Researchers Identify Mechanism That May Regulate Protein Involved In Sex Differentiation, Stress, Hunger

UC San Francisco researchers may have identified the way in which a protein that regulates genes involved in sexual differentiation, reproductive development and stress is, itself, activated.

If verified, the finding would signify a major breakthrough in understanding the modulation of a key regulator of the genes involved in such endocrine activities as the determination of sex, the development of sex organs and the way the body reacts to stress.

The finding could also, perhaps, be applied more generally, possibly explaining why some hormonally regulated cancers, such as of the breast and prostate, at times become resistant to anti-hormone therapies. For it suggests a possible alternative mechanism of action on these nuclear receptors in some cancer cells.

The finding, reported in the current issue of Molecular Cell, confirms what researchers have long suspected but been unable to prove - that the protein, a nuclear receptor known as steroidogenic factor 1, is regulated not by the "small molecule" hormones that regulate all other known nuclear receptors, but by a signaling cascade that culminates in phosphorylation, the addition of a phosphorous molecule to the receptor.

Nuclear receptors are a sophisticated brand of cellular proteins located inside the nucleus, where they receive signals and interact with other proteins to initiate changes in gene activity. The small-molecule hormones, or "ligands," that regulate most of these nuclear receptors sweep into a cell's nucleus from far-flung cells and latch on to their respective receptor, prompting it to bind with nearby molecular "co-factors." Together, the receptor and its co-factors bring about the change in a given gene's behavior.

The molecule, or ligand, that signals the SF-1 nuclear receptor to prompt a change in gene activity has been elusive, however, leading to its designation as an "orphan" receptor, and leaving researchers suspicious that some signal other than a small-molecule h

Contact: Jennifer O'Brien
University of California - San Francisco

Page: 1 2 3 4

Related biology news :

1. Researchers determine genetic cause of Timothy syndrome
2. Researchers find color sensitive atomic switch in bacteria
3. Researchers identify protein promoting vascular tumor growth
4. Researchers devise potent new tools to curb ivory poaching
5. Researchers create nanotubes that change colors, form nanocarpet and kill bacteria
6. Researchers ID chlorophyll-regulating gene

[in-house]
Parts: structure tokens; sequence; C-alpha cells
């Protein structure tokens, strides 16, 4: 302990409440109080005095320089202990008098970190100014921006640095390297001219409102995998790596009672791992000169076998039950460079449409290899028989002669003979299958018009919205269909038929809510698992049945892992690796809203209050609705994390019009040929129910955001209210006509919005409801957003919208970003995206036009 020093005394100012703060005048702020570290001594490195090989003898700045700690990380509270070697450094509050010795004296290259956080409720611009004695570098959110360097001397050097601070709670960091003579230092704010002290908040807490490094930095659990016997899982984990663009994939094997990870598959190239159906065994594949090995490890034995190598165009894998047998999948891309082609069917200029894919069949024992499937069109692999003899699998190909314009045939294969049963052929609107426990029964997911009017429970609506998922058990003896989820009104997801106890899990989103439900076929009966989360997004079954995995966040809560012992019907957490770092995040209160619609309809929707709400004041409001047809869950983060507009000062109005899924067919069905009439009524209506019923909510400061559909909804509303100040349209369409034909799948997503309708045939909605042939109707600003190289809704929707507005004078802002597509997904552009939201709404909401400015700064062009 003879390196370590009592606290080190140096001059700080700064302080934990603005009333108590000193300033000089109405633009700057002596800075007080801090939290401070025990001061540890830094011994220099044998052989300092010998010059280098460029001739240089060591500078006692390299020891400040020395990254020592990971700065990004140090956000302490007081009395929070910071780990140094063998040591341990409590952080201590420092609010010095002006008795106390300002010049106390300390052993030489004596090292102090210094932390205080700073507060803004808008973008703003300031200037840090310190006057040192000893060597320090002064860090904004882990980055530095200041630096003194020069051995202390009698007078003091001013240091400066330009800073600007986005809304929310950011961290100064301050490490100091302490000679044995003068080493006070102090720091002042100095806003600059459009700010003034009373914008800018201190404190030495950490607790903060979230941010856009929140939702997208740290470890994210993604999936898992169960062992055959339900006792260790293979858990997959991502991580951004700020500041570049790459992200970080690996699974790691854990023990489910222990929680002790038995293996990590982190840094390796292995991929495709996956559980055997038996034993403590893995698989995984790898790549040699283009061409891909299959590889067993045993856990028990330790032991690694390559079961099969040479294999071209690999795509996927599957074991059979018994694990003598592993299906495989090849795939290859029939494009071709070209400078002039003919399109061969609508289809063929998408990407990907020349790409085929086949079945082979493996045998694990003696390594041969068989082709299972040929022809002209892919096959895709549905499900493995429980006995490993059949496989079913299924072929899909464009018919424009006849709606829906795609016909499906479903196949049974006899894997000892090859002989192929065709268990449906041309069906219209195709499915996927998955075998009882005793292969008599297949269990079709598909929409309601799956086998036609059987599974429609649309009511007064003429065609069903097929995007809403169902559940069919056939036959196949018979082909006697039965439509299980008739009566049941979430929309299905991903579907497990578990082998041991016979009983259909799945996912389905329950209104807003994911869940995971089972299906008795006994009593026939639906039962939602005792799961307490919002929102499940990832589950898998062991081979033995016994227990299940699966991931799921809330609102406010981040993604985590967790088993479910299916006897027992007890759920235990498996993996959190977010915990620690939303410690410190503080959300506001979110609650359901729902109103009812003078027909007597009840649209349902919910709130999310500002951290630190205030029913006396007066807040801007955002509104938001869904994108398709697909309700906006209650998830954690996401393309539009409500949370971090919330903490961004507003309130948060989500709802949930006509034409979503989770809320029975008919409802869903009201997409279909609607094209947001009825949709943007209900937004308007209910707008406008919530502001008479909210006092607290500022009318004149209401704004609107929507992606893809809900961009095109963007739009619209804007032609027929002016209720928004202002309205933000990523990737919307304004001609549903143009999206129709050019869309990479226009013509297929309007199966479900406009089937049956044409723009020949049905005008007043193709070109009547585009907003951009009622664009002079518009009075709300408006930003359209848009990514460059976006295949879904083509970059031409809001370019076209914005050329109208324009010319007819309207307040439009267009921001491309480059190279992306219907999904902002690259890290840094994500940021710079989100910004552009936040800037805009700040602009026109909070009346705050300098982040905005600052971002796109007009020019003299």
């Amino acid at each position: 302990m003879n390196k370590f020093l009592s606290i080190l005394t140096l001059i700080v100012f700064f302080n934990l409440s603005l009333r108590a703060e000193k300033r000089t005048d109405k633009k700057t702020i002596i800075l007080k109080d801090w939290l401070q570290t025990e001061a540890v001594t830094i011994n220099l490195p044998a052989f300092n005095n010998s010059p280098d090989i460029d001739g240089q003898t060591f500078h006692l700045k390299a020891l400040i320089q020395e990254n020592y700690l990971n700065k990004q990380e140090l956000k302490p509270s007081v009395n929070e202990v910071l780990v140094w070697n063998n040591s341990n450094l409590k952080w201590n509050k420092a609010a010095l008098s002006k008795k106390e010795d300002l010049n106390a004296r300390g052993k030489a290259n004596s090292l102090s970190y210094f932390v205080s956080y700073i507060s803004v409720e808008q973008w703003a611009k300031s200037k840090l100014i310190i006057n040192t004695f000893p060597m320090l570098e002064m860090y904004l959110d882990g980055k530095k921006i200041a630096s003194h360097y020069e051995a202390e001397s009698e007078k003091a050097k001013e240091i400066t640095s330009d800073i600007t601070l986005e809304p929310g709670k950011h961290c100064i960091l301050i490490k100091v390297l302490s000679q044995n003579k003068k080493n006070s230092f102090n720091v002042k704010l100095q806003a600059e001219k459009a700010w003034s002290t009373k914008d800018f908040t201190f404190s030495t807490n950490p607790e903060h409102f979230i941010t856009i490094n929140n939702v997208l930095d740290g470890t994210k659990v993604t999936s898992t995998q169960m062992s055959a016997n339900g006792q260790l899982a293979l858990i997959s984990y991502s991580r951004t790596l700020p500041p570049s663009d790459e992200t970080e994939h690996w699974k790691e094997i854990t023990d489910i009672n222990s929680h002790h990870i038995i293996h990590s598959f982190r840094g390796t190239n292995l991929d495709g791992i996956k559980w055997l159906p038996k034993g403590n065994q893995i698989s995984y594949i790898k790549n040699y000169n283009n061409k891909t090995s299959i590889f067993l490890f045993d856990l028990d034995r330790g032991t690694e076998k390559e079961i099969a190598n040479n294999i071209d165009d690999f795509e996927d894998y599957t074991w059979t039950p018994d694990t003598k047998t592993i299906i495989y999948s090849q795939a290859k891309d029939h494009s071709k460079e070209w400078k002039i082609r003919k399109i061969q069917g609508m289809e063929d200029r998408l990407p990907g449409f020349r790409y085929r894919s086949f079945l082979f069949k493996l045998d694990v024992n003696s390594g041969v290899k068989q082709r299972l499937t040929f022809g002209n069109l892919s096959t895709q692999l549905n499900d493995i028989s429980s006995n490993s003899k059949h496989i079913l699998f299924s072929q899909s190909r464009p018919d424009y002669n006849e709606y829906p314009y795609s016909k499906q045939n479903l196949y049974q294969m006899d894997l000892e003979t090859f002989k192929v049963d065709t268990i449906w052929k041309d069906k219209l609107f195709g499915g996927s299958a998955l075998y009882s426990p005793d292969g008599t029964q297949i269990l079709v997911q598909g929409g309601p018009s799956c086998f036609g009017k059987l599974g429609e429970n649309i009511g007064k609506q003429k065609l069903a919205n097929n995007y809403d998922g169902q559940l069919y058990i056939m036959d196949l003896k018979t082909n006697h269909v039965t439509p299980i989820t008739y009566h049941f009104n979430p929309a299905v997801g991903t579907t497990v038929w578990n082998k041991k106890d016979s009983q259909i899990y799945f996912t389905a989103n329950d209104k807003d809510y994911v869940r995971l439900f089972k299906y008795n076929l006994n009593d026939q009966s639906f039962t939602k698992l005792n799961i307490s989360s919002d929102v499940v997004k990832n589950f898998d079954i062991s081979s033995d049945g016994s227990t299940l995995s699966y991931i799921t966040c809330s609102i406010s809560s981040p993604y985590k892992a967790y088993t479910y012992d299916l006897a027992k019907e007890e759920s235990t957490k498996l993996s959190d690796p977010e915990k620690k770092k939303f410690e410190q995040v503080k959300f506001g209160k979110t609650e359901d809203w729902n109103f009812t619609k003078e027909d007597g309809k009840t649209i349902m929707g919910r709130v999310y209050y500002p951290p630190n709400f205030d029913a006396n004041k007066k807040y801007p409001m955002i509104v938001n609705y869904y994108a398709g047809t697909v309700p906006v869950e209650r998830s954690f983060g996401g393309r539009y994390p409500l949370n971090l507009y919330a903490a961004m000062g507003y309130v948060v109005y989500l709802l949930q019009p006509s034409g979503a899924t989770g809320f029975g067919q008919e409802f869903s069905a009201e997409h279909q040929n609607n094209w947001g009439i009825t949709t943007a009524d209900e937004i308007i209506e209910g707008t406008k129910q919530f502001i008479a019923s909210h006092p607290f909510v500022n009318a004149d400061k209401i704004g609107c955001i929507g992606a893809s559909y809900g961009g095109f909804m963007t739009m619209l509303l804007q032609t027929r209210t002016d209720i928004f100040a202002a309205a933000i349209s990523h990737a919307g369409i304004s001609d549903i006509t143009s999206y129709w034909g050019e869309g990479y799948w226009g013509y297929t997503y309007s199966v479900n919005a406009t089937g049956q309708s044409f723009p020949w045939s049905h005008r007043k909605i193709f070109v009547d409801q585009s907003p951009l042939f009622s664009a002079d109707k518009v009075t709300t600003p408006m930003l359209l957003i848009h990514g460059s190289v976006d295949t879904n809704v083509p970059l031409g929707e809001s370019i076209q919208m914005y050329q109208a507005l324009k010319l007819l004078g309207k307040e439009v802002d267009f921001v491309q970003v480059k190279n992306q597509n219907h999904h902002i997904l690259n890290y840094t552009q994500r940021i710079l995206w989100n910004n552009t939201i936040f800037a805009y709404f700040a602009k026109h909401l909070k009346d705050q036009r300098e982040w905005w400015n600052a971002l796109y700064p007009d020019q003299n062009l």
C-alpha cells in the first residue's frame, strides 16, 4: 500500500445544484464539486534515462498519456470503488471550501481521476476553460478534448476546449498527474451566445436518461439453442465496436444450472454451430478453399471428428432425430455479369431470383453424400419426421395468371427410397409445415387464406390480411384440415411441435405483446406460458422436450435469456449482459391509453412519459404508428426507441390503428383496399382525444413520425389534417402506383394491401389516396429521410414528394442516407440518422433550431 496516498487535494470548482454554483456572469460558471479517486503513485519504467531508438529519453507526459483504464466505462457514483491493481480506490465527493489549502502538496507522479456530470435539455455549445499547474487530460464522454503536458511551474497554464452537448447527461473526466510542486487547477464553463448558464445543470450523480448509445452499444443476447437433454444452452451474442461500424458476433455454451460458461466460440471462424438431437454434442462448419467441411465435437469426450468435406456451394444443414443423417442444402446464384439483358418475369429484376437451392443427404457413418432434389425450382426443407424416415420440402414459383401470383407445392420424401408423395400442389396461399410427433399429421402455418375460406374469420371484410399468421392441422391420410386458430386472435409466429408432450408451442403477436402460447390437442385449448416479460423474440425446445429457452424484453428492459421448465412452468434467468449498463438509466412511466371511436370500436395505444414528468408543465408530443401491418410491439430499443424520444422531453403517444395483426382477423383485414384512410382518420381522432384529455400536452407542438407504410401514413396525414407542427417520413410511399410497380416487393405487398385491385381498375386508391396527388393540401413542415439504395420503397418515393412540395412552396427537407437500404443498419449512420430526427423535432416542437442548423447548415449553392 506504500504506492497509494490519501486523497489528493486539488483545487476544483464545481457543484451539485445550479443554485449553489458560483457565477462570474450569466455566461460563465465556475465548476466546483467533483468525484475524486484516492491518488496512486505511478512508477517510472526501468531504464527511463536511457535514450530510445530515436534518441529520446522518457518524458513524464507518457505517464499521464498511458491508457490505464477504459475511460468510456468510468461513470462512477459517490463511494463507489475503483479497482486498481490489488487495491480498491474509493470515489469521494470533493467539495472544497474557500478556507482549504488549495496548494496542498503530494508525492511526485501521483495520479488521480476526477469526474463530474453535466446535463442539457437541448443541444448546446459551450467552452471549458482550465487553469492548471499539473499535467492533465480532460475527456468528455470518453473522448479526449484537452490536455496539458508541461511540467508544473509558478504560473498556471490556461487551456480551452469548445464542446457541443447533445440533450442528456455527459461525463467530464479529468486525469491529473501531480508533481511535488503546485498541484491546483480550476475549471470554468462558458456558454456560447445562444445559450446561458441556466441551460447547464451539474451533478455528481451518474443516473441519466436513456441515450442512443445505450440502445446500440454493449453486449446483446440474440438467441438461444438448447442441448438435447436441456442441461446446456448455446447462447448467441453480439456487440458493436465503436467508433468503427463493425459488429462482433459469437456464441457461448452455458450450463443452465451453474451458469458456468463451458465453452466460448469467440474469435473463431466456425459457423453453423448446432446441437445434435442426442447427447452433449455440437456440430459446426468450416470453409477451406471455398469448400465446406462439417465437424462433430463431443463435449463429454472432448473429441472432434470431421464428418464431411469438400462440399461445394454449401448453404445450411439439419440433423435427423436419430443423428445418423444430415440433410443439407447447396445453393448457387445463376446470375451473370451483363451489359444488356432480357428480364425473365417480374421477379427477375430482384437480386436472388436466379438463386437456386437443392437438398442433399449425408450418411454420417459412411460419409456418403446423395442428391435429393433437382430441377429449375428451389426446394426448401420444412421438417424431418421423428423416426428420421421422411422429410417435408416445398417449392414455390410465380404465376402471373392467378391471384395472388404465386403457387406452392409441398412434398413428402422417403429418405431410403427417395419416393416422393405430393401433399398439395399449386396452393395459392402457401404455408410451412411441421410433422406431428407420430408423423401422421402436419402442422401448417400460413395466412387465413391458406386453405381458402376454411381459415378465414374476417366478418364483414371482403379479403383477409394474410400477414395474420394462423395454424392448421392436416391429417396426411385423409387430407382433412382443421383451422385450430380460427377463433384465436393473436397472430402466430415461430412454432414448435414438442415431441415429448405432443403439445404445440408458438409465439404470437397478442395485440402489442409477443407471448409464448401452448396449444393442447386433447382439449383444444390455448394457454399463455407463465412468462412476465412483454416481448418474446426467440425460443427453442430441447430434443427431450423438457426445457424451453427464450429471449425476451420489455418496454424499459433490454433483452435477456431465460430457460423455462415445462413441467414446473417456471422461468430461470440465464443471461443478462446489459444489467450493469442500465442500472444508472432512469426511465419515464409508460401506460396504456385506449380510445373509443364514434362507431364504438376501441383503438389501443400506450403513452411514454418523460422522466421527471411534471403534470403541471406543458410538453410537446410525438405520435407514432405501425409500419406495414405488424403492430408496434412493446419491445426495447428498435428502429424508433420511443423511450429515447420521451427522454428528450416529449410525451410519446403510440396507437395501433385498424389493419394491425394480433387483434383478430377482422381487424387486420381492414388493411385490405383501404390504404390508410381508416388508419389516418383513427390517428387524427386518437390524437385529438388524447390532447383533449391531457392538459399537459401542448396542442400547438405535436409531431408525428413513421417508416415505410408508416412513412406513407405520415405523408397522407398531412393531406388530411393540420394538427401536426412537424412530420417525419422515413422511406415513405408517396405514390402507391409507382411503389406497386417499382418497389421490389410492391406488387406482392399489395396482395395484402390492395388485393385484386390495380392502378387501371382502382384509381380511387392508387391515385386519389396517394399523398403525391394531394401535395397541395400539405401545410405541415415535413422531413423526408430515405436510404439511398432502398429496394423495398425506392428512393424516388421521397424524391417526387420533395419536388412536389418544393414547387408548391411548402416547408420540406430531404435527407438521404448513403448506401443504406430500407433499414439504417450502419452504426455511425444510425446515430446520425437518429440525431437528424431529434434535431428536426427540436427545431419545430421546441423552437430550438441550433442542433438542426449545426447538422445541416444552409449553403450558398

7. Researchers develop fast track way to discover how cells are regulated
8. Researchers identify distinctive signature for metastatic prostate cancer
9. Researchers report new gene test for isolated cleft lip and palate
10. Researchers discover why mutant gene causes colon cancer
11. Researchers identify the genomes controlling elements

Post Your Comments:

(Date:8/12/2020)... ... August 12, 2020 , ... ... that are ideal for public health agencies of all sizes. With a focus ... helping at-risk individuals find appropriate health care, Mosio helps public health departments automate ...
(Date:8/5/2020)... ... August 05, 2020 , ... Regenative Labs has received approval ... CoreText™ and ProText™, making them the first Wharton’s jelly allografts to be assigned a ... The company’s solutions are the first Wharton’s jelly allograft product to be recognized as ...
(Date:7/31/2020)... ... July 30, 2020 , ... Justin Zamirowski to lead upcoming ... term focus on Type 2 diabetes and associated comorbidities. , Justin brings over ... and classes. As Chief Commercial Officer, Justin will lead Better Therapeutics’ ...
Breaking Biology News(10 mins):
(Date:8/31/2020)... ... August 29, 2020 , ... ... manufacturing capability in Wuxi, China. The new plant operation will provide the local ... advanced technology. , “This facility will improve the flexibility of our offerings ...
(Date:8/12/2020)... ... August 12, 2020 , ... ... (EMMA International), a global leader in FDA compliance consulting has been named on ... private companies. The list represents a unique look at the most successful companies ...
(Date:7/31/2020)... ... July 29, 2020 , ... G-CON Manufacturing, the leader in ... “BUILDING FOR LIFE.” The adoption of this taglines comes at a time of ... capacity to provide patients with urgently needed vaccines and other lifesaving pharmaceutical treatments. ...
(Date:7/31/2020)... ... July 29, 2020 , ... The SDX® Respiratory ... 16 countries, has reached its 20th anniversary of worldwide use. Introduced in the ... top universities including University of Pennsylvania, University of Michigan, University of Maryland, University ...
Breaking Biology Technology:
Cached News: